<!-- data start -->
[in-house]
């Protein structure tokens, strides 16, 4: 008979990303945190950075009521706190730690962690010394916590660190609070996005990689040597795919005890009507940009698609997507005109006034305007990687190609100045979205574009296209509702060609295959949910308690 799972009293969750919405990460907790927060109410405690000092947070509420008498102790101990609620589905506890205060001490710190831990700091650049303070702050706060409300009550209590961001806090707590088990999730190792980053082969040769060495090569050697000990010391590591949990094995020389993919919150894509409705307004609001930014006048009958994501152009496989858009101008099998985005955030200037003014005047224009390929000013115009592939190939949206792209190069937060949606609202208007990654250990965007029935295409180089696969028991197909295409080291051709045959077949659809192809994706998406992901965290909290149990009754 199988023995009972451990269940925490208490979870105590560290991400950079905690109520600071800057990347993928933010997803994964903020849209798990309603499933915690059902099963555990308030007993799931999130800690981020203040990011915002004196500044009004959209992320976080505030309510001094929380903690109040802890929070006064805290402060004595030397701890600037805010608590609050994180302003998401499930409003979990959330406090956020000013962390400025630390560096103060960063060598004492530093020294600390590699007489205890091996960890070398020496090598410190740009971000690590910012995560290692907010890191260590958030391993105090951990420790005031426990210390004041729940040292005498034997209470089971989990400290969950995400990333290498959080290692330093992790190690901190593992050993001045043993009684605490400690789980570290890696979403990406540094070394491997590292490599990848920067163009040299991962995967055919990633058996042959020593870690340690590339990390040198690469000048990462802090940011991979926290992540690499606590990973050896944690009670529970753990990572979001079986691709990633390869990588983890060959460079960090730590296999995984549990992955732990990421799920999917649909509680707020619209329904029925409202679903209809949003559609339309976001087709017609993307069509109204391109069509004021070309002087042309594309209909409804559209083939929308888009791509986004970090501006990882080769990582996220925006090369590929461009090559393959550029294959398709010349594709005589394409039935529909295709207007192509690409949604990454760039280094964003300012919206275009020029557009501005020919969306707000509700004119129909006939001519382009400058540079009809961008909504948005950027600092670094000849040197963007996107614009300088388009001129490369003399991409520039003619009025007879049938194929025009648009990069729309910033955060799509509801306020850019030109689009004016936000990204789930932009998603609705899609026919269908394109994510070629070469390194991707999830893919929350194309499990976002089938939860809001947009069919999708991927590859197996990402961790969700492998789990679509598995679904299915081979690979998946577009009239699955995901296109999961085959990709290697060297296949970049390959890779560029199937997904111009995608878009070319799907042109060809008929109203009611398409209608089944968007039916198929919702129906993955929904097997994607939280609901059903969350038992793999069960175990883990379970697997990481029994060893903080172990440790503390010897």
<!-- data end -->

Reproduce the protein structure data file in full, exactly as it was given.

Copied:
[in-house]
């Protein structure tokens, strides 16, 4: 008979990303945190950075009521706190730690962690010394916590660190609070996005990689040597795919005890009507940009698609997507005109006034305007990687190609100045979205574009296209509702060609295959949910308690 799972009293969750919405990460907790927060109410405690000092947070509420008498102790101990609620589905506890205060001490710190831990700091650049303070702050706060409300009550209590961001806090707590088990999730190792980053082969040769060495090569050697000990010391590591949990094995020389993919919150894509409705307004609001930014006048009958994501152009496989858009101008099998985005955030200037003014005047224009390929000013115009592939190939949206792209190069937060949606609202208007990654250990965007029935295409180089696969028991197909295409080291051709045959077949659809192809994706998406992901965290909290149990009754 199988023995009972451990269940925490208490979870105590560290991400950079905690109520600071800057990347993928933010997803994964903020849209798990309603499933915690059902099963555990308030007993799931999130800690981020203040990011915002004196500044009004959209992320976080505030309510001094929380903690109040802890929070006064805290402060004595030397701890600037805010608590609050994180302003998401499930409003979990959330406090956020000013962390400025630390560096103060960063060598004492530093020294600390590699007489205890091996960890070398020496090598410190740009971000690590910012995560290692907010890191260590958030391993105090951990420790005031426990210390004041729940040292005498034997209470089971989990400290969950995400990333290498959080290692330093992790190690901190593992050993001045043993009684605490400690789980570290890696979403990406540094070394491997590292490599990848920067163009040299991962995967055919990633058996042959020593870690340690590339990390040198690469000048990462802090940011991979926290992540690499606590990973050896944690009670529970753990990572979001079986691709990633390869990588983890060959460079960090730590296999995984549990992955732990990421799920999917649909509680707020619209329904029925409202679903209809949003559609339309976001087709017609993307069509109204391109069509004021070309002087042309594309209909409804559209083939929308888009791509986004970090501006990882080769990582996220925006090369590929461009090559393959550029294959398709010349594709005589394409039935529909295709207007192509690409949604990454760039280094964003300012919206275009020029557009501005020919969306707000509700004119129909006939001519382009400058540079009809961008909504948005950027600092670094000849040197963007996107614009300088388009001129490369003399991409520039003619009025007879049938194929025009648009990069729309910033955060799509509801306020850019030109689009004016936000990204789930932009998603609705899609026919269908394109994510070629070469390194991707999830893919929350194309499990976002089938939860809001947009069919999708991927590859197996990402961790969700492998789990679509598995679904299915081979690979998946577009009239699955995901296109999961085959990709290697060297296949970049390959890779560029199937997904111009995608878009070319799907042109060809008929109203009611398409209608089944968007039916198929919702129906993955929904097997994607939280609901059903969350038992793999069960175990883990379970697997990481029994060893903080172990440790503390010897």